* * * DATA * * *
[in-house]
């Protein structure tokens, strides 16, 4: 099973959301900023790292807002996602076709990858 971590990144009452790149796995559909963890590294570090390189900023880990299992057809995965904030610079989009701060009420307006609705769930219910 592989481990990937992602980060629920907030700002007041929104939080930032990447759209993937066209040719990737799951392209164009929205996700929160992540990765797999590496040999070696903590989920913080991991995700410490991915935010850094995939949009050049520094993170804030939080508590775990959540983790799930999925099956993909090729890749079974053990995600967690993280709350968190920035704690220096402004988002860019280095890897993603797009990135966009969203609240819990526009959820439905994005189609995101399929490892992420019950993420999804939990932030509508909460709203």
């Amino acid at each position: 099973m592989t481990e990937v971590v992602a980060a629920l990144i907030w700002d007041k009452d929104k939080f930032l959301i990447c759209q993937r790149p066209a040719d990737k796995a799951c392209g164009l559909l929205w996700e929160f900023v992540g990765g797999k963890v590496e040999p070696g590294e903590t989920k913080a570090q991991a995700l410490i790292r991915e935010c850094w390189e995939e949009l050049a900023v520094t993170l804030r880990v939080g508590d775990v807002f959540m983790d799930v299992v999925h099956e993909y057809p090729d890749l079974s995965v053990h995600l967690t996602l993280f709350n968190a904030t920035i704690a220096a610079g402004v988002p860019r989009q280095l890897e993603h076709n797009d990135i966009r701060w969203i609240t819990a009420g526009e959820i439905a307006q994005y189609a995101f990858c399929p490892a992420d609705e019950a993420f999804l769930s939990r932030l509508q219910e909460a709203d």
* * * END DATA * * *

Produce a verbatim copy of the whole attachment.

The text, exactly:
[in-house]
């Protein structure tokens, strides 16, 4: 099973959301900023790292807002996602076709990858 971590990144009452790149796995559909963890590294570090390189900023880990299992057809995965904030610079989009701060009420307006609705769930219910 592989481990990937992602980060629920907030700002007041929104939080930032990447759209993937066209040719990737799951392209164009929205996700929160992540990765797999590496040999070696903590989920913080991991995700410490991915935010850094995939949009050049520094993170804030939080508590775990959540983790799930999925099956993909090729890749079974053990995600967690993280709350968190920035704690220096402004988002860019280095890897993603797009990135966009969203609240819990526009959820439905994005189609995101399929490892992420019950993420999804939990932030509508909460709203």
């Amino acid at each position: 099973m592989t481990e990937v971590v992602a980060a629920l990144i907030w700002d007041k009452d929104k939080f930032l959301i990447c759209q993937r790149p066209a040719d990737k796995a799951c392209g164009l559909l929205w996700e929160f900023v992540g990765g797999k963890v590496e040999p070696g590294e903590t989920k913080a570090q991991a995700l410490i790292r991915e935010c850094w390189e995939e949009l050049a900023v520094t993170l804030r880990v939080g508590d775990v807002f959540m983790d799930v299992v999925h099956e993909y057809p090729d890749l079974s995965v053990h995600l967690t996602l993280f709350n968190a904030t920035i704690a220096a610079g402004v988002p860019r989009q280095l890897e993603h076709n797009d990135i966009r701060w969203i609240t819990a009420g526009e959820i439905a307006q994005y189609a995101f990858c399929p490892a992420d609705e019950a993420f999804l769930s939990r932030l509508q219910e909460a709203d």